3 Replies Latest reply on Nov 28, 2017 9:13 AM by Mark Dougall

    File is not rebuilt upon Check-in.

    Mark Dougall

      My problem is mainly with Assemblies with multiple derived configurations. When I go to check in an assembly with 3 tiers of configurations, so a configuration derived from a configuration derived from the origional model, it always gives me a warning saying my assmbly is not rebuilt with (Configuration x, y and z) in brackets after. Does this mean I can never have a newly rebuilt assembly like this checked in?


      I've attempted several Things like rebuilding them all before check-in and choosing each configuration seperately to check-in but I always get the message.

        • Re: File is not rebuilt upon Check-in.
          Mark Dougall

          OK so I even went as far as to remake some sub-assemblies from the ground up and am still getting these Messages!


          Here's a Picture of what's happening:



          I've attempted to check-out the Parts of the Assembly as well but there's nothing wrong with them. This warning is driving me crazy as it spreads up through main assemblies. Does anyone have any idea how to fix it?


          I know I can get rid of it by hiding the warning but I would rather fix the message itself.

            • Re: File is not rebuilt upon Check-in.
              Stavros Smith

              I've seen this message on a few assemblies.  I don't have a complete answer for you, as on occasion it seems to happen no matter how many times and in what order I attempt full rebuilds.  I generally try to rebuild and and check-in in small groupings.


              Assume you have 3 assemblies: Assy1, Assy2 and Assy3.  Assy1 is a subassembly contained in Assy2.  Assy 3 contains Assy 2 as well as another instance of Assy1 but another configuration.


              If you pretend Assy3 does not exist, both Assy1 and Assy2 can be rebuilt and checked-in independently of each other without a rebuild error  (so long as Assy2 is check-in after Assy1)


              Since Assy3 contains Assy2, it needs to be rebuilt and checked-in after Assy2.  However, Assy3 contains a different configuration of Assy1 than Assy2, as a result it appears you need to rebuild all configs of Assy1, Assy2 and then Assy3 and finally check them all in from Assy3.


              Going back to your screenshot, it appears from the PDM tab that there are edits to DR_1x26_FPM, DR_1x19_FPM somehow.  If you checkout the files and rebuild all configurations and save, then go back to the assembly and rebuild all configurations the warning should (hopefully) go away.  As mentioned, there are instances that I've not figured out the cause of the error and have been unable to resolve them.

                • Re: File is not rebuilt upon Check-in.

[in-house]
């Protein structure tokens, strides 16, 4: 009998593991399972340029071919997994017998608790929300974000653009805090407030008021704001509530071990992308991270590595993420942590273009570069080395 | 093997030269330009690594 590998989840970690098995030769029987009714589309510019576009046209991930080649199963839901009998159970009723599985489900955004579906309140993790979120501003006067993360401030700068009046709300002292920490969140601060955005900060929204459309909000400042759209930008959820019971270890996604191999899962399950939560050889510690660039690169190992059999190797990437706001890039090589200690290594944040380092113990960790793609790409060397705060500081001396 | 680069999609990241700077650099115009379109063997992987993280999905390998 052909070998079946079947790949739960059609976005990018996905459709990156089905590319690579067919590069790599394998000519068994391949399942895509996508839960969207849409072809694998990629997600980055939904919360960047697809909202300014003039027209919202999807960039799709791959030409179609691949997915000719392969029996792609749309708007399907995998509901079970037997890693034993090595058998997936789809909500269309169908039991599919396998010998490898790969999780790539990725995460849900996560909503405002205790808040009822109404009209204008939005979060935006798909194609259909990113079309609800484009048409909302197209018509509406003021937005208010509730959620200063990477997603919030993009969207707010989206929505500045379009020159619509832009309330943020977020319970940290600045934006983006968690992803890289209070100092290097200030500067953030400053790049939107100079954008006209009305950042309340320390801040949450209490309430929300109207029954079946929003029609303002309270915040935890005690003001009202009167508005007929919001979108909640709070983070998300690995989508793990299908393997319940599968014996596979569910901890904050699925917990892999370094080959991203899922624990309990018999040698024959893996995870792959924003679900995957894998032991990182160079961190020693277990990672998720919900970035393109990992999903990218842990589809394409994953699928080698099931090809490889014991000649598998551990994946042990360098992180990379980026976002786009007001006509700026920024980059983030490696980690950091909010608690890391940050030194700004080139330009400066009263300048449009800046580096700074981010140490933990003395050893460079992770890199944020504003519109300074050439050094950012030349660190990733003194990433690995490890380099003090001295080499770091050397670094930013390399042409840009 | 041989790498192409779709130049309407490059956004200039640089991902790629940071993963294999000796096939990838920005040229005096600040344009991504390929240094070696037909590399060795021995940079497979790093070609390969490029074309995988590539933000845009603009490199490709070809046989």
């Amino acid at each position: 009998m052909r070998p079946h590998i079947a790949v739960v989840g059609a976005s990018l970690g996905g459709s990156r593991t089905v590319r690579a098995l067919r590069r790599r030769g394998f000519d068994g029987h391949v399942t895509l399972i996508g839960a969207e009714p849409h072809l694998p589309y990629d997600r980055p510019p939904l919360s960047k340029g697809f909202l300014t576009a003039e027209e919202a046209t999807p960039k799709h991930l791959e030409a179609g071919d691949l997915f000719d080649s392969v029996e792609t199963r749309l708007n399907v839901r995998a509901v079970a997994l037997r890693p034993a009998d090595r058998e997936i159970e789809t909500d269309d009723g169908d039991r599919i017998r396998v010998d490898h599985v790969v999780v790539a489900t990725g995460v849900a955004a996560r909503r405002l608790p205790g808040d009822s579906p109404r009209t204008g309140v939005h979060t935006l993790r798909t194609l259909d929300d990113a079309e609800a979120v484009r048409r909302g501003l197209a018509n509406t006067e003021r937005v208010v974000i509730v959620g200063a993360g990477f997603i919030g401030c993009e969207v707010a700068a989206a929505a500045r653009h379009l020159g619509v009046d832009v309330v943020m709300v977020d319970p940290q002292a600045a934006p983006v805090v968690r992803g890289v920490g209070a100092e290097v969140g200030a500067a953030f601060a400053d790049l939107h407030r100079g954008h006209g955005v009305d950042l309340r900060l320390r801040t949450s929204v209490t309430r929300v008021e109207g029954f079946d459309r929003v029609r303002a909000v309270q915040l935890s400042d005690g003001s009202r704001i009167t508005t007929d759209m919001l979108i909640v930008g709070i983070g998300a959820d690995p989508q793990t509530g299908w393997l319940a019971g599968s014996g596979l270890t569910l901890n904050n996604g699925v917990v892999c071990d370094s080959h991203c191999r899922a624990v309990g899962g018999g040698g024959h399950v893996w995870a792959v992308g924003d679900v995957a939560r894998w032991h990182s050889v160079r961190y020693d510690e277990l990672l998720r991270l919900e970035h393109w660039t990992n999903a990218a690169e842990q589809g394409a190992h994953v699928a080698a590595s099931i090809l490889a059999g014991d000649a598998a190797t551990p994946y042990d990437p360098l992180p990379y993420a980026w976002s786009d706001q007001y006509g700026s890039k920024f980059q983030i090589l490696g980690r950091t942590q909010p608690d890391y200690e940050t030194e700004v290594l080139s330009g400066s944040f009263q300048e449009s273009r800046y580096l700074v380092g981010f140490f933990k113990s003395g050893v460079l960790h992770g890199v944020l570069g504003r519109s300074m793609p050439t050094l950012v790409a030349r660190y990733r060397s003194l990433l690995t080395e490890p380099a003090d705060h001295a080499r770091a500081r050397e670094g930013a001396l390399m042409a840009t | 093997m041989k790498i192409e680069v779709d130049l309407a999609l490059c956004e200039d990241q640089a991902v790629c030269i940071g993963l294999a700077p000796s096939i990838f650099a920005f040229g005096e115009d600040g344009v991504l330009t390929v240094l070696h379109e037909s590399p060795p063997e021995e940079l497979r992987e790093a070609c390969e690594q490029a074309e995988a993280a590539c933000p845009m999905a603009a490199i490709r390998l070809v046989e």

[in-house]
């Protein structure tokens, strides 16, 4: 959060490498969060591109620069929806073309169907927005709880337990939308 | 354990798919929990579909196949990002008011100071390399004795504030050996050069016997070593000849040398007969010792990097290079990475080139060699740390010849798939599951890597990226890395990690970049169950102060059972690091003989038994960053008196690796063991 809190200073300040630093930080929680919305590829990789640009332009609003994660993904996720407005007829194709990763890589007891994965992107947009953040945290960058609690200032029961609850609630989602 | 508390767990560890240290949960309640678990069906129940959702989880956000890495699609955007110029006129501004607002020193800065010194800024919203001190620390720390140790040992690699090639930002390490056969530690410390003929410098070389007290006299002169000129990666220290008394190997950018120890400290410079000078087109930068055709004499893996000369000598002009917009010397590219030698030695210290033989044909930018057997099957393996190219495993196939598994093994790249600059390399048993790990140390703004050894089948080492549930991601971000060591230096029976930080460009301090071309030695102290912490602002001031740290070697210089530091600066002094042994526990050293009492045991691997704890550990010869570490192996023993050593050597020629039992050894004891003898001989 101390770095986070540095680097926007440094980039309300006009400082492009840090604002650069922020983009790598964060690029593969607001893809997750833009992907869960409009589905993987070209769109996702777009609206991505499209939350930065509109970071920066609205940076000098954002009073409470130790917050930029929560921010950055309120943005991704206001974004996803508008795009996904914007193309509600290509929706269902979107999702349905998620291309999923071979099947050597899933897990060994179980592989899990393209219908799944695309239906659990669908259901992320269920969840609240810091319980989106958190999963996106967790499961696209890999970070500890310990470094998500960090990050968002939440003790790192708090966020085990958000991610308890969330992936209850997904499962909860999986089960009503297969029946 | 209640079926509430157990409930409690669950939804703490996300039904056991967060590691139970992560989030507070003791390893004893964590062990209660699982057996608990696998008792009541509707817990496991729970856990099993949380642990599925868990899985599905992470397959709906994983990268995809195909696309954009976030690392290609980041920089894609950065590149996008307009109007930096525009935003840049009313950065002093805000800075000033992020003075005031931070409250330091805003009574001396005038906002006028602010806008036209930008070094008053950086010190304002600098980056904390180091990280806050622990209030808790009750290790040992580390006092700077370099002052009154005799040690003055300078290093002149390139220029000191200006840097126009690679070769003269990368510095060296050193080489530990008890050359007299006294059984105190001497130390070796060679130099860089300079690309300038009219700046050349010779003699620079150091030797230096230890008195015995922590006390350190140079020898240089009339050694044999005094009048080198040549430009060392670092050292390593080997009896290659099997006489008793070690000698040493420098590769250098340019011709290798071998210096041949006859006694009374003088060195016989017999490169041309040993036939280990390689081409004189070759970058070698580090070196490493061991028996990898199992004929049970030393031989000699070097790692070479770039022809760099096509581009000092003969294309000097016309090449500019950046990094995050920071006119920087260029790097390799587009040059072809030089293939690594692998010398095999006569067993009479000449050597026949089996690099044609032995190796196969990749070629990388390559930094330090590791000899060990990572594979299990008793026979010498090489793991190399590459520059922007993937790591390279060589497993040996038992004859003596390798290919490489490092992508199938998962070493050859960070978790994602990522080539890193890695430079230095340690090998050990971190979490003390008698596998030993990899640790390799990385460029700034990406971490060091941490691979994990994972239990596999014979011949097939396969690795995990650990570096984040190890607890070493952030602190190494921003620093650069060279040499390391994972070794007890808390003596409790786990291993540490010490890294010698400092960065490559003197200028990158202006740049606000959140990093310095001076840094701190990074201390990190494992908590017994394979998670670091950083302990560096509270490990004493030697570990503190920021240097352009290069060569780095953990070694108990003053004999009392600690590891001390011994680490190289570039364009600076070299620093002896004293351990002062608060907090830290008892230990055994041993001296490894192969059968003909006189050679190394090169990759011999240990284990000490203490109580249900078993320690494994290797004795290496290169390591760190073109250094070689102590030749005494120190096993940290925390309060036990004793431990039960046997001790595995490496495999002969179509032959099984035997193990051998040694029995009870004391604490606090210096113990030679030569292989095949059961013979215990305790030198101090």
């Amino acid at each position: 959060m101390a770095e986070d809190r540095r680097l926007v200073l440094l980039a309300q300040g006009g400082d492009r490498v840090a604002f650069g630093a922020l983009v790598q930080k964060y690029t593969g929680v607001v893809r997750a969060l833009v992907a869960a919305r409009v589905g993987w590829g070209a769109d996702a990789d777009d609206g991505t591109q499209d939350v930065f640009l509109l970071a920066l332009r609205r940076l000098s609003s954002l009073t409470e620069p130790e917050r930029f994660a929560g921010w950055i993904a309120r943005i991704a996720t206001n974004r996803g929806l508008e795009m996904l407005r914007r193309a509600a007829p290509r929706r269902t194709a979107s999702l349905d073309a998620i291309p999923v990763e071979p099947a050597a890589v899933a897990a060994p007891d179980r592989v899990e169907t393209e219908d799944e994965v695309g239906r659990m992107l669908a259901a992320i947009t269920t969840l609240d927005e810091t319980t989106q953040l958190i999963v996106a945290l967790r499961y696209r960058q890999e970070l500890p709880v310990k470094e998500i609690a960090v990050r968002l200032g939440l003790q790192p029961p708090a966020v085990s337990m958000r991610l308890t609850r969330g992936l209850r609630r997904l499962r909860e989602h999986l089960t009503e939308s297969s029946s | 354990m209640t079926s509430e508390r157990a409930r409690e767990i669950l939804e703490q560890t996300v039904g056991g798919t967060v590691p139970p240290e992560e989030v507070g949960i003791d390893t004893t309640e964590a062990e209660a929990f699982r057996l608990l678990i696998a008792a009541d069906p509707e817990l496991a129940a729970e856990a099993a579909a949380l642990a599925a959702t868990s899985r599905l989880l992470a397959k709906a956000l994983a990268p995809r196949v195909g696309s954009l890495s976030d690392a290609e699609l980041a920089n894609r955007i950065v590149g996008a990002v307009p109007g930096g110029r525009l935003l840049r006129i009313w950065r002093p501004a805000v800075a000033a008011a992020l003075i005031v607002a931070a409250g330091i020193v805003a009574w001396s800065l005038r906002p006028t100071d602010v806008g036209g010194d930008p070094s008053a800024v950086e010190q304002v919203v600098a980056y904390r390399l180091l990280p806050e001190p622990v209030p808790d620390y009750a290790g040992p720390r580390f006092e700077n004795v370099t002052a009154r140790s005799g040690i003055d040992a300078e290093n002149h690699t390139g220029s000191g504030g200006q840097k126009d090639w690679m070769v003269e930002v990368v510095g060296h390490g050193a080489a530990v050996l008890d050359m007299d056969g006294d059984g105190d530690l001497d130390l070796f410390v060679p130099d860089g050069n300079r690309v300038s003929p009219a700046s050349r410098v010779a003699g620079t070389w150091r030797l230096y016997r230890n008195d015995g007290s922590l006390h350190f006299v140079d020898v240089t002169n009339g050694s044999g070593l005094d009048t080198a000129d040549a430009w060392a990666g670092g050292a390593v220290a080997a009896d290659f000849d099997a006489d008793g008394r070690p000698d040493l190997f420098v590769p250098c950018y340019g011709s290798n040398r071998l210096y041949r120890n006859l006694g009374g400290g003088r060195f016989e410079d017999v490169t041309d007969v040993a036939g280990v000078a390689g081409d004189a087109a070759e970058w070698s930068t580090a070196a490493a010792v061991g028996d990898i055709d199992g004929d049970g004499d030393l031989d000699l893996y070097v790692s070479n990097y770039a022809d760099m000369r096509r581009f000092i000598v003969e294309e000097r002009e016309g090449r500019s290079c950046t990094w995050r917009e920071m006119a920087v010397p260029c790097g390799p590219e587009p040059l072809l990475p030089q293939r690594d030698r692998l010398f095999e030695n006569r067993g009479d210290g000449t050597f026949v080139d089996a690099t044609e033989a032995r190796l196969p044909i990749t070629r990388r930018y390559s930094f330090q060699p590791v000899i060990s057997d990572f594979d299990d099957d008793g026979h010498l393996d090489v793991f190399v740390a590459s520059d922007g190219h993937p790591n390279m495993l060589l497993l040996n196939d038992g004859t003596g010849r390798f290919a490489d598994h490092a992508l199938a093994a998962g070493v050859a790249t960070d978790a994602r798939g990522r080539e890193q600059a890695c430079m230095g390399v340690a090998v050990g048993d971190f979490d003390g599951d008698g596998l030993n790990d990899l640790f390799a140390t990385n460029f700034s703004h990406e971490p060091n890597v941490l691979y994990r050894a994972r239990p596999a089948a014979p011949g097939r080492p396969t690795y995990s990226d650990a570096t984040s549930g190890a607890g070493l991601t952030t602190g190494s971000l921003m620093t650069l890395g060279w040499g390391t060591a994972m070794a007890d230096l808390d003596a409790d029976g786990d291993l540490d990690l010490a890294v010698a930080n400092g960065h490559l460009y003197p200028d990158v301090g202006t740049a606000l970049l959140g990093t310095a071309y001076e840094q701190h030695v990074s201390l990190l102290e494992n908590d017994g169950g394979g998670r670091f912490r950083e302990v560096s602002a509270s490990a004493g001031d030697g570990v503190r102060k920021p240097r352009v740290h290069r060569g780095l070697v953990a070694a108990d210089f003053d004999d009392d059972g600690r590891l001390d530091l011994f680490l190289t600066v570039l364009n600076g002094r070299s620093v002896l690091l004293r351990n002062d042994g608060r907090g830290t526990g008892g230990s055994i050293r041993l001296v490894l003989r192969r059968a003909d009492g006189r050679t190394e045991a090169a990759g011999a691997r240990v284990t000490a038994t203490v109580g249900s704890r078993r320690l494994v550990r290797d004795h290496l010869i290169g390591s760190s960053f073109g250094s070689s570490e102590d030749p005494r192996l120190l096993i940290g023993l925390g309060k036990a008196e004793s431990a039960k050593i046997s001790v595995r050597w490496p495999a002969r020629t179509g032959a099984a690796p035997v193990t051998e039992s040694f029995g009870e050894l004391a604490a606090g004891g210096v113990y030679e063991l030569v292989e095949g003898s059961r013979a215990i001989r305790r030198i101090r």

Mark Dougall

                  So I followed your advice and made sure to check-out every Part, with ist drawing, rebuild, and then check it back in. It fixed the Problem - Thank you.


                  I then had to go through every higher Level assembly and rebuild them with the newly rebuilt sub-assemblies open in the Background while checked-out; very strange way to make the message go away as SolidWorks was not satisfied with me having the "clean" assembly checked-in, it had to be open and checked-out as well to solve the Problem in the parent assembly - but only the next lowest assembly, not every single one.


                  In any case my highest assembly (that I can be bothered doing this up until for now) Looks like this:




                  A few Things I noticed when doing this tedious process:


                  What seemed to be the main issue was old versions of parts that would not Show a warning; mostly Toolbox parts that hadn't been updated to the latest Version of SolidWorks. Why there was no warning at the part Level I don't understand but SolidWorks seems to think it's more important to warn you in the Assembly Level.


                  Next Point is that to make it easier to find which parts had Problems I was able to click on the warning message next to the assembly. This would give me a list of which parts with which configurations hadn't been updated. Came in Handy so that I didn't have to open every single part in the assembly; less Trial and error, more Point and click.


                  Last Point is just to emphasise that when I had checked-in a "clean" sub-assembly, the next higher up assembly would still throw up an error in reference to the sub-assembly. I would then have to re-open the sub-assembly, check it out and then check them both in for the error to go away at the higher Level.


                  I'm going to Keep an eye on this and may Need to redo it with a few more assemblies but for now thanks again for the help.